Law
12:29 pm
Tue March 19, 2013

Can Arizona Demand Voters' Proof Of Citizenship?

Transcript

MICHEL MARTIN, HOST:

I'm Michel Martin and this is TELL ME MORE from NPR News. Coming up, the president of Xavier University of Louisiana has been on the job for 45 years now and he's guided the school through many storms, including Hurricane Katrina. Norman Francis will be with us in just a few minutes to share his wisdom about higher education and other issues. But first, a hot button issue we've been following had its day in the Supreme Court yesterday.

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Monkey See
11:42 am
Tue March 19, 2013

Why Not Fall From A Giant Bucket?: Tomorrow's 'Splash' Headlines Today

Why yes, this is Kareem Abdul-Jabbar diving on ABC's new show Splash.
Adam Taylor ABC

With the recent tragic news that this summer will not bring a new season of ABC's stupidest show, Bachelor Pad, this has been a very trying time for people who believe that Dancing With The Stars is too highbrow and lah-dee-dah for them. What are they to do? Where can they turn? Where is the solace for the stupidity enthusiast?

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Television
11:27 am
Tue March 19, 2013

A Measured Look At Roth As The Writer Turns 80

A new documentary about Philip Roth premieres on PBS next week as part of a slew of celebrations in honor of the novelist's 80th birthday.
PBS

Originally published on Tue March 19, 2013 2:11 pm

In Chinua Achebe's novel The Anthills of the Savannah, one of the characters says, "Poets don't give prescriptions. They give headaches."

The same is true of novelists, and none more so than Philip Roth. If any writer has ever enjoyed rattling people's skulls, it's this son of Newark, N.J., who's currently enjoying something of a victory lap in the media on the occasion of his 80th birthday. The celebration reaches its peak with a new documentary — Philip Roth Unmasked — that will screen on PBS next week as part of the American Masters series.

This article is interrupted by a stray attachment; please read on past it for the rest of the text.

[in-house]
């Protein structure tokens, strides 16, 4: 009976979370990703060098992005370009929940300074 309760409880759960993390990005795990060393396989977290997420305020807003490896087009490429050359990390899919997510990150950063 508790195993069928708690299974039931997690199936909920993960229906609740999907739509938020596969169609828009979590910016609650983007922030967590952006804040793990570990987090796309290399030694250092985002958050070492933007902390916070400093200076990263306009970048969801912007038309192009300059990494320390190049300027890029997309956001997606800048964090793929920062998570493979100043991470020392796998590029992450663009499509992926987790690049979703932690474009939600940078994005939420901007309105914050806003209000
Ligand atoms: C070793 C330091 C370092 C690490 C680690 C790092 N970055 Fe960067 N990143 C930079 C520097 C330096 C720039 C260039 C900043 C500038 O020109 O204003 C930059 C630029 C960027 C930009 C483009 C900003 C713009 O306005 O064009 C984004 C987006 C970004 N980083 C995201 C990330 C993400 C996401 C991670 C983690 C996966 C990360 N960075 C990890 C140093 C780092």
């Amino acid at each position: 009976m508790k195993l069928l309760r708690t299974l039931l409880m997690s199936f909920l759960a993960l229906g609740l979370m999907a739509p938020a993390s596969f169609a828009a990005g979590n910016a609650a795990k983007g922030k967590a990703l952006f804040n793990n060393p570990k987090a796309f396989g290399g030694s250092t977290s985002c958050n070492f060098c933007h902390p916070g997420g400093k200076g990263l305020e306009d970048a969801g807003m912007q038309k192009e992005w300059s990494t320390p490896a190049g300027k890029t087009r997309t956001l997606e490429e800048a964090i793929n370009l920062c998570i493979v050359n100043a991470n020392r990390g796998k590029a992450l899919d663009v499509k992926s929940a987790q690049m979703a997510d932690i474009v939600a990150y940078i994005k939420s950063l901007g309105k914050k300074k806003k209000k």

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The Two-Way
10:44 am
Tue March 19, 2013

Two Steubenville Girls Arrested After Allegedly Threatening Rape Victim

Jason Cohn Reuters /Landov

Originally published on Tue March 19, 2013 12:16 pm

The 16-year-old girl raped by two Ohio high school football players in a crime that has attracted wide attention has also been the victim of online harassment, the state's top prosecutor said late Monday.

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Shots - Health News
10:32 am
Tue March 19, 2013

The Doctor Will See You And A Dozen Strangers Now

Group therapy is popular in mental health circles. Are group appointments for medical conditions worth a try?
iStockphoto.com

Originally published on Wed March 20, 2013 1:59 pm

If the idea of sharing your personal medical troubles with your doctor and a bunch of total strangers gives you sweaty palms, you're not alone.

Yet, a growing number of people are swallowing hard and doing it. Along the way, they're discovering that they can get more time with the doctor and learn a few things from their fellow patients by forgoing a one-on-one appointment for a group medical visit.

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The Two-Way
9:57 am
Tue March 19, 2013

Former Student Planned To Stage Attack At Central Florida University

Former University of Central Florida student James Seevakumaran, who police say was planning to attack others in one of the school's dormitories. He killed himself instead.
Red Huber/Orlando Sentinel MCT /Landov

"It could have been a very bad day for everyone here."

That's University of Central Florida Police Chief Richard Beary's conclusion after seeing the evidence that a former student at the school "drafted plans to kill others in his dormitory but changed his mind early Monday and took only his own life," The Orlando Sentinel writes.

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The Two-Way
9:03 am
Tue March 19, 2013

Accident During Live-Fire Exercise Kills At Least Seven Marines In Nevada

Originally published on Tue March 19, 2013 5:43 pm

  • NPR's Tom Bowman, reporting for our Newscast Desk

At least seven Marines are dead and another seven are injured after an accident Monday night in Nevada in which a mortar round exploded inside an artillery tube, military officials tell NPR's Tom Bowman.

The Marines were taking part in a live-fire exercise, those officials say. "Shell fragments, I'm told, killed almost three [Marines] immediately," Tom says. The others died before they could be evacuated to a hospital.